By Julie Bawden-Davis
As a small business owner responsible for paying your own salary, you are most likely sensitive to the importance of satisfactory pay for a hard day’s work. You know that compensating your employees fairly and competitively is important to a positive and productive work environment, but how do you go about setting a pay scale?
For most small business owners, it’s not simply a matter of starting an employee at minimum wage. According to small business owners surveyed in The Hartford’s 2014 Small Business Success Study, 81 percent pay above minimum wage and 66 percent support an increase in federal minimum wage.
What to pay an employee is generally based on a candidate’s experience, training and past salary. Use these six steps to determine a pay rate for new employees.
1. Write a job description
A job title isn’t enough. There are a wide range of jobs with the same title, and your small business environment likely requires specific talents and entails certain responsibilities. A clear idea of exactly what the position encompasses is necessary for determining pay. List all of the duties of the job, starting with the most important and moving down to less significant tasks.
2. Consider experience and training
Determine the minimum experience and education necessary for the position. If the job calls for prior training, note how many months/years are required. Also consider education. Does the position require an advanced degree or certification? Generally, the more training and education an employee has, the higher the pay.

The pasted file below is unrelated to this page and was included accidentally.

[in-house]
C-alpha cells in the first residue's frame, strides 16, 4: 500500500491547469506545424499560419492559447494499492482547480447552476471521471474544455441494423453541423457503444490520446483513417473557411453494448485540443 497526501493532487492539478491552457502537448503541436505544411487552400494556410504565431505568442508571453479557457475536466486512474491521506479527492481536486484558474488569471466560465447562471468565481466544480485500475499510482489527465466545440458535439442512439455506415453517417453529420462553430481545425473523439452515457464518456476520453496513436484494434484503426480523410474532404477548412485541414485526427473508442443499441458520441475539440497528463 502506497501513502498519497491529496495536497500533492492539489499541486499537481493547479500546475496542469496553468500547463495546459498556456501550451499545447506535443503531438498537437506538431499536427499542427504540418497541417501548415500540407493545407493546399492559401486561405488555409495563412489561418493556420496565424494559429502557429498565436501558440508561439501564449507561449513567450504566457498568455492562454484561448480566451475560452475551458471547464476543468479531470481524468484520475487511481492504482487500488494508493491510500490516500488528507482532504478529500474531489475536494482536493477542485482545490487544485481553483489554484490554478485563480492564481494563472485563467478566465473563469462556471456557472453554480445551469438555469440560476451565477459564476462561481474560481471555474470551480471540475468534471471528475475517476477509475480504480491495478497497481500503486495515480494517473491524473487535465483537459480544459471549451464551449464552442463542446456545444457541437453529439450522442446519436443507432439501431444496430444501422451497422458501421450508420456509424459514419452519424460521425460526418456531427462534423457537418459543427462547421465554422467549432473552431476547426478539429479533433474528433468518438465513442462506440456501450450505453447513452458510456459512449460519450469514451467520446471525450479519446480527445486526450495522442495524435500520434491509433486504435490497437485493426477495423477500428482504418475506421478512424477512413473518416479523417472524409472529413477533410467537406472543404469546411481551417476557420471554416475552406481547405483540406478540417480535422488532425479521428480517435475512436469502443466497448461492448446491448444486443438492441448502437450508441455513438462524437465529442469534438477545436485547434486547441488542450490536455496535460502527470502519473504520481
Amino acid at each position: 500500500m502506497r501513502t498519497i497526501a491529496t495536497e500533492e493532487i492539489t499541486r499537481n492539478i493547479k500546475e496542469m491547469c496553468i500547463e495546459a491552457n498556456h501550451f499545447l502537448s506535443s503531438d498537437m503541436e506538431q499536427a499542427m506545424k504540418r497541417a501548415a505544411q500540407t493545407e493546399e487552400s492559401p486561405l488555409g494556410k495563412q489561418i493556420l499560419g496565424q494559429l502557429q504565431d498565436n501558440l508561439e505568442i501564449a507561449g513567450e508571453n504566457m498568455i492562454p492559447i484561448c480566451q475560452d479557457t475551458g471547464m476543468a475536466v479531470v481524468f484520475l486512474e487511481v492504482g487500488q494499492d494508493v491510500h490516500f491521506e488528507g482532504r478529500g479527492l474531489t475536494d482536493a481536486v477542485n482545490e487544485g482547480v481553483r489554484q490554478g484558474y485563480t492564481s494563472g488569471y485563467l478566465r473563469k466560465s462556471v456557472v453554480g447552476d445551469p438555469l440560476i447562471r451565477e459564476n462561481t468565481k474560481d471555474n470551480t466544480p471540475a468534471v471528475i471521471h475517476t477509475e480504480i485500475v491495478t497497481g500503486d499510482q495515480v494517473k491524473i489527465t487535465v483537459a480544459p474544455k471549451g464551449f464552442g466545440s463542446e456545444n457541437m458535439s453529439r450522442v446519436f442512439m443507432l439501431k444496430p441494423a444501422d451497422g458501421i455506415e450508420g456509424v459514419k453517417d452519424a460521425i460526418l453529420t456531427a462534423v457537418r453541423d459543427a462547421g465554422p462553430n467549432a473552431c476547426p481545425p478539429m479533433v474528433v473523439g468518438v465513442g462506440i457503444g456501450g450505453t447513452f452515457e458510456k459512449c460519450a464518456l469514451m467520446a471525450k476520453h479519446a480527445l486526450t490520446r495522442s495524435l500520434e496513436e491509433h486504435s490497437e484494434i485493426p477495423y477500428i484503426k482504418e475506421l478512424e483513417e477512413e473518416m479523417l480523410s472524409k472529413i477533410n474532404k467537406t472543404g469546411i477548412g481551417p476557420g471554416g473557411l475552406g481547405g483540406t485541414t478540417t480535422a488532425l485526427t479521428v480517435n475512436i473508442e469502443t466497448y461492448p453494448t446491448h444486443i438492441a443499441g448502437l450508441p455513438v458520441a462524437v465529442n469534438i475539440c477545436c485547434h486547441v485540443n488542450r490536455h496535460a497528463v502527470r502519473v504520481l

3. Check out industry rates
Use your job description to compare industry rates. Do an online search on employment sites and compare pay rates of similar job descriptions in your geographic area. Also ask other small business owners what they pay for similar positions. Note the bottom of the pay scale, the top and the average.
4. Factor in benefits and perks
As best you can, determine the value in dollars of any healthcare coverage and retirement plans you offer, as well as opportunities like flextime, working from home, reduced workweeks and the use of company vehicles.
5. Set a salary range
Using all of the facts you’ve gathered regarding the position, determine a payment range. Start with the lowest salary you discovered for the position and offset that figure by the dollar value of benefits you offer. Then define that category with the lowest required education and training. Repeat the process for the next level.
A resulting starting salary pay scale might look like this:
$30,000 salary for 1-3 years of experience and no or limited education
$35,000 salary for 4-5 years of experience and a degree
$42,000 salary for 5+ years of experience and an advanced degree
6. Be flexible
Be willing to tweak your salary range, if necessary. For instance, if you find an employee who made $2,000 more a year than you’re offering, but the candidate looks especially promising, consider matching that pay, if your budget allows.
Offering potential employees a fair wage sets the stage for a happy work environment that’s bound to inspire productivity and encourage creativity.